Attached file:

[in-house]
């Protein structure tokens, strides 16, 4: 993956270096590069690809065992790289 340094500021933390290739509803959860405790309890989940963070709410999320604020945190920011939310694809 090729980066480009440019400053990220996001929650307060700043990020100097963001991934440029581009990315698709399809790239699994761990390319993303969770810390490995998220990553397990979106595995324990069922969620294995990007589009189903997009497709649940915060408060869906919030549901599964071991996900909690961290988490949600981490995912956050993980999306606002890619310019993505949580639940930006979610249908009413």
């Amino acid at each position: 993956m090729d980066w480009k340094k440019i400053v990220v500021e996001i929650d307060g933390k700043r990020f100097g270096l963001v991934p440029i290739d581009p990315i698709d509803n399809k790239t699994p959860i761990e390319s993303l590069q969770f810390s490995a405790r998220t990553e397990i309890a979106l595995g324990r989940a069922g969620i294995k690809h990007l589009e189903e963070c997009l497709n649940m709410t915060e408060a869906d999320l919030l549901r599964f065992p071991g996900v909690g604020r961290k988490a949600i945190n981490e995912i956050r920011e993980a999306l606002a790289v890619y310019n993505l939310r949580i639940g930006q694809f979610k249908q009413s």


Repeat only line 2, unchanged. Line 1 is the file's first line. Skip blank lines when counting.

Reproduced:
């Protein structure tokens, strides 16, 4: 993956270096590069690809065992790289 340094500021933390290739509803959860405790309890989940963070709410999320604020945190920011939310694809 090729980066480009440019400053990220996001929650307060700043990020100097963001991934440029581009990315698709399809790239699994761990390319993303969770810390490995998220990553397990979106595995324990069922969620294995990007589009189903997009497709649940915060408060869906919030549901599964071991996900909690961290988490949600981490995912956050993980999306606002890619310019993505949580639940930006979610249908009413």